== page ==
DOT Attempts to Make Delancey Street Safer, Shortens Crosswalks
In response to a string of fatal accidents, the Department of Transportation passed a new safety plan last week that will shorten the pedestrian crosswalks on Delancey Street, one of the widest and deadliest streets in Manhattan. The crossing distance for pedestrians on Delancey Street is 165 feet with a 30 foot median, so the DOT decided to shorten 14 of the 19 crosswalks between the Bowery and Clinton Street by extending the sidewalks, thus shortening crossing time. However, many of the more popular proposals among the residents of the Lower East Side and Chinatown apartments were rejected by the DOT under the rationale that traffic flow to and from the Williamsburg Bridge must not be hindered. The DOT will implement these changes by June of this year.
The largest of these sidewalk extensions - also referred to as a “neckdown” - will extend 49 feet on the north side of Delancey using paint and planters. To the east, another large neckdown will be installed on the southern side of the Bowery intersection. The smallest of these extensions will only be 5 feet, but the DOT is hoping that even that small alteration will make Delancey safer, which is imperative considering recent pedestrian deaths and injuries. Additionally, the DOT added 3 new left turn restrictions in light of the fact that, according to DOT bicycle and pedestrian director Josh Benson, half of all pedestrians hit on Delancey have the walk signal. Such changes should also make the area more attractive to potential residents of new luxury apartment buildings recently built near Delancey Street.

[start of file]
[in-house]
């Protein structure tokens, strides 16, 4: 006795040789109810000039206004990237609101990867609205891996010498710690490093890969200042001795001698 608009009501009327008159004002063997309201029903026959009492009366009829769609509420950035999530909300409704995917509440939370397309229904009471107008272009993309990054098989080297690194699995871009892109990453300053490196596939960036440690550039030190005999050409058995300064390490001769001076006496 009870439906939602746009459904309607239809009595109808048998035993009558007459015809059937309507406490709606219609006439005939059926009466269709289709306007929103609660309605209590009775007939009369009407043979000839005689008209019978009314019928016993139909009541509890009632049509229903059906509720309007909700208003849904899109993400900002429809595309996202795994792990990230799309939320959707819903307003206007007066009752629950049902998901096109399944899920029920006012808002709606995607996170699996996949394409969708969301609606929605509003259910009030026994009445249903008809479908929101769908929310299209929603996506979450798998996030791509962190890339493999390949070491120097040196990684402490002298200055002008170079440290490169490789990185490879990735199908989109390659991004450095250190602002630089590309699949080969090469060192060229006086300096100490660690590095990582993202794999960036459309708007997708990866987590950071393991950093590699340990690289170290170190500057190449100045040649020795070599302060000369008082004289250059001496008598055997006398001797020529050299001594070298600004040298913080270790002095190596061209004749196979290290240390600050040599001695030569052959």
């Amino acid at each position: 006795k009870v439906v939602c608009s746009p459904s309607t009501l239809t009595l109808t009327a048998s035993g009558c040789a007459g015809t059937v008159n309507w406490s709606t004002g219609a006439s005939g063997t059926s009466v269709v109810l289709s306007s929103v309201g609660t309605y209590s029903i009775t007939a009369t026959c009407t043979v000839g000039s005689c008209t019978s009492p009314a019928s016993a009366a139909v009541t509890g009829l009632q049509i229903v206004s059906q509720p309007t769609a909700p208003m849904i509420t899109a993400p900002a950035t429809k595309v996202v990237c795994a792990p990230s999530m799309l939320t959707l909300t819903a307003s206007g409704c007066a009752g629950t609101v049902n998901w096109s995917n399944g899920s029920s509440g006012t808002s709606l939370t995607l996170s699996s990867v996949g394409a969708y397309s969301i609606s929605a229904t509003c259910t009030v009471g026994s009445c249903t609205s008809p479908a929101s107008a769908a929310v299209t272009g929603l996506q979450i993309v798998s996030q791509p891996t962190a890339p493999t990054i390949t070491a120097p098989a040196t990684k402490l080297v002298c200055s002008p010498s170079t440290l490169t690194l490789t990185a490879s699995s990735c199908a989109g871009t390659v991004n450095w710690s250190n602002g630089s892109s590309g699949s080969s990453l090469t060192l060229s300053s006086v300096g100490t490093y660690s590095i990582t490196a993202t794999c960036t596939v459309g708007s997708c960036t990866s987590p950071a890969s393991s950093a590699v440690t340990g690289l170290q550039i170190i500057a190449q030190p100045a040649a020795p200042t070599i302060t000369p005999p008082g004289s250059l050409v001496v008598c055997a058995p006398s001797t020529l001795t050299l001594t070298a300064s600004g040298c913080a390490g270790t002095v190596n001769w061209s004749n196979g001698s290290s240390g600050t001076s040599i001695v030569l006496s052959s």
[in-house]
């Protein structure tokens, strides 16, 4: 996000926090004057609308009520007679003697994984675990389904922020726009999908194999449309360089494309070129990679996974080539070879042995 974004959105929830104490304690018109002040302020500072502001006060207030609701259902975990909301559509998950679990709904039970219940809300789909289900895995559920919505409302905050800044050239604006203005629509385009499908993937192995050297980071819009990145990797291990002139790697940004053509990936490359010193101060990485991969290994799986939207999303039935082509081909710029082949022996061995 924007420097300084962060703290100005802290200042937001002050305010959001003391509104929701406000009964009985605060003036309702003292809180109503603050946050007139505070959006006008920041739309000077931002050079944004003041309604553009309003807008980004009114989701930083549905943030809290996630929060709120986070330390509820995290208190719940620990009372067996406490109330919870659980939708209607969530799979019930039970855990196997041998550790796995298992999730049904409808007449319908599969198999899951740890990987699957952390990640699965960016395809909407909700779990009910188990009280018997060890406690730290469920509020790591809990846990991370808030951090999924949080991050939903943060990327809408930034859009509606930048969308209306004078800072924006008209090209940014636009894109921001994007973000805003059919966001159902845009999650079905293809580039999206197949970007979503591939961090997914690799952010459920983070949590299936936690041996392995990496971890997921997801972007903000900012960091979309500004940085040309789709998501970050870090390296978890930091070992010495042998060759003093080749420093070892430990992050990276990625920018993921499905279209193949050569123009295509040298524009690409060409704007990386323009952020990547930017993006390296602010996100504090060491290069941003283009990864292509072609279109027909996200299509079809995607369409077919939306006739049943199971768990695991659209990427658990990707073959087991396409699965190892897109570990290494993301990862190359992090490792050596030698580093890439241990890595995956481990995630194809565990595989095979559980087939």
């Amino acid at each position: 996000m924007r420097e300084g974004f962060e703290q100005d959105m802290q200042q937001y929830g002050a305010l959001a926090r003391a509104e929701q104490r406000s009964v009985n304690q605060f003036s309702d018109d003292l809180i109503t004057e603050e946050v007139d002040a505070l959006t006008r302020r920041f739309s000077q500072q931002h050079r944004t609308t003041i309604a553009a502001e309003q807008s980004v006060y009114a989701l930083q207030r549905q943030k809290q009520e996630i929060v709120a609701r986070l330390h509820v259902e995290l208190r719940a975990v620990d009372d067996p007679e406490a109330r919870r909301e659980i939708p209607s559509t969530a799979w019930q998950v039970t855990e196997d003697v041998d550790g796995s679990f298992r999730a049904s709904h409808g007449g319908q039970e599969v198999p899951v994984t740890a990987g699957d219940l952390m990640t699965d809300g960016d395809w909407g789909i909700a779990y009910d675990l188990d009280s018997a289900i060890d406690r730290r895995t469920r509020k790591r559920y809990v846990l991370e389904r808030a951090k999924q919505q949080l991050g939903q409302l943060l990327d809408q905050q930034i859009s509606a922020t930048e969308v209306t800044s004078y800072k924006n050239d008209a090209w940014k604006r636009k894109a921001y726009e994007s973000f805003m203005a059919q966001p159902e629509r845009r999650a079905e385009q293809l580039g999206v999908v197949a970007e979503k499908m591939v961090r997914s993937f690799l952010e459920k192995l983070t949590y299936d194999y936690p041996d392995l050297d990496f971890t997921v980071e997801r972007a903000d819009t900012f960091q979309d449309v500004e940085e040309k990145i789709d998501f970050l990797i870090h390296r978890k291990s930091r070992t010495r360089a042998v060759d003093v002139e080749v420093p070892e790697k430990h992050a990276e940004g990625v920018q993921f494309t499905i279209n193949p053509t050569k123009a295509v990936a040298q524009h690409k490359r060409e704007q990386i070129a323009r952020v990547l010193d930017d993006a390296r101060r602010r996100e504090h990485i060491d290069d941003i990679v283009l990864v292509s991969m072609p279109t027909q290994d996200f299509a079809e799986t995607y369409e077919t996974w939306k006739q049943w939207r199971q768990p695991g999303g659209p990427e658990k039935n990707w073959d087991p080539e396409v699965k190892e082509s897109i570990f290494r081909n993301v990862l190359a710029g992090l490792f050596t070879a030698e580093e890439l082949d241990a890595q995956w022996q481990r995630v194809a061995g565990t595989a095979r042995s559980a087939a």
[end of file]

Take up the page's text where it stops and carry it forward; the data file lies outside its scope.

More than anything else, the DOT wanted to alter the shape of the road in order to remind drivers that they were still in a neighborhood. Benson attributed most accidents to the width of the road and the effect it has on drivers. Benson told streetsblog.org that, “It begins to look more like a highway than a normal street. It gives a perception to motorists that they’ve entered a new environment, that it’s not a neighborhood street anymore.” This may be why over 129 people have been injured at two of Delancey’s busiest intersections - Essex and Clinton - in the past 5 years. And the tragic deaths of pedestrians Patricia Cuevas and Dashane Santana in the last year alone certainly brought the issue to the forefront of urban planning in this popular Manhattan neighborhood.
Nonetheless, the DOT declined to lengthen the lights on Delancey, one of the most popular proposals among neighborhood residents, because they worried that increased traffic light times would wreak havoc with the traffic coming to and from the Williamsburg Bridge - DOT officials claimed that even a 1 or 2 second extension greatly impacts traffic flow.